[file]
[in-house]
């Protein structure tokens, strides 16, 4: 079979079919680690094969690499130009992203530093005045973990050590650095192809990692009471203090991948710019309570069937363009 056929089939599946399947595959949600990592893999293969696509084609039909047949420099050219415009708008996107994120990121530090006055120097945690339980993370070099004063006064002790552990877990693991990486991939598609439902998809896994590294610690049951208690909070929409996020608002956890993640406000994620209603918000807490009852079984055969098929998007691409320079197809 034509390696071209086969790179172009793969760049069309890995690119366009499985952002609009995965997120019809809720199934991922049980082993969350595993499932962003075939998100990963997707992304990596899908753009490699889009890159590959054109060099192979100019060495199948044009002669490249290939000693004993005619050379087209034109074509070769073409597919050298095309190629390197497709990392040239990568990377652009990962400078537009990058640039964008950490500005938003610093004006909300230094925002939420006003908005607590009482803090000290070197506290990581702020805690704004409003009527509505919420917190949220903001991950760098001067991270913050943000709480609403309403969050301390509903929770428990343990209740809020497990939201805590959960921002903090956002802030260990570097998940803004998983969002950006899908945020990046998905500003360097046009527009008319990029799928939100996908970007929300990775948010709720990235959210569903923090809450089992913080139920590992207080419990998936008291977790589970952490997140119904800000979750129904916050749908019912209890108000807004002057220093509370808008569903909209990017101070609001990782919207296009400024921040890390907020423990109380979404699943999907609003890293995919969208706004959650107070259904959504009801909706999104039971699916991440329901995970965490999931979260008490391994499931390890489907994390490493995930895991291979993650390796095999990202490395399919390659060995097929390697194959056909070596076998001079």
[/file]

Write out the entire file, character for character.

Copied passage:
[in-house]
């Protein structure tokens, strides 16, 4: 079979079919680690094969690499130009992203530093005045973990050590650095192809990692009471203090991948710019309570069937363009 056929089939599946399947595959949600990592893999293969696509084609039909047949420099050219415009708008996107994120990121530090006055120097945690339980993370070099004063006064002790552990877990693991990486991939598609439902998809896994590294610690049951208690909070929409996020608002956890993640406000994620209603918000807490009852079984055969098929998007691409320079197809 034509390696071209086969790179172009793969760049069309890995690119366009499985952002609009995965997120019809809720199934991922049980082993969350595993499932962003075939998100990963997707992304990596899908753009490699889009890159590959054109060099192979100019060495199948044009002669490249290939000693004993005619050379087209034109074509070769073409597919050298095309190629390197497709990392040239990568990377652009990962400078537009990058640039964008950490500005938003610093004006909300230094925002939420006003908005607590009482803090000290070197506290990581702020805690704004409003009527509505919420917190949220903001991950760098001067991270913050943000709480609403309403969050301390509903929770428990343990209740809020497990939201805590959960921002903090956002802030260990570097998940803004998983969002950006899908945020990046998905500003360097046009527009008319990029799928939100996908970007929300990775948010709720990235959210569903923090809450089992913080139920590992207080419990998936008291977790589970952490997140119904800000979750129904916050749908019912209890108000807004002057220093509370808008569903909209990017101070609001990782919207296009400024921040890390907020423990109380979404699943999907609003890293995919969208706004959650107070259904959504009801909706999104039971699916991440329901995970965490999931979260008490391994499931390890489907994390490493995930895991291979993650390796095999990202490395399919390659060995097929390697194959056909070596076998001079």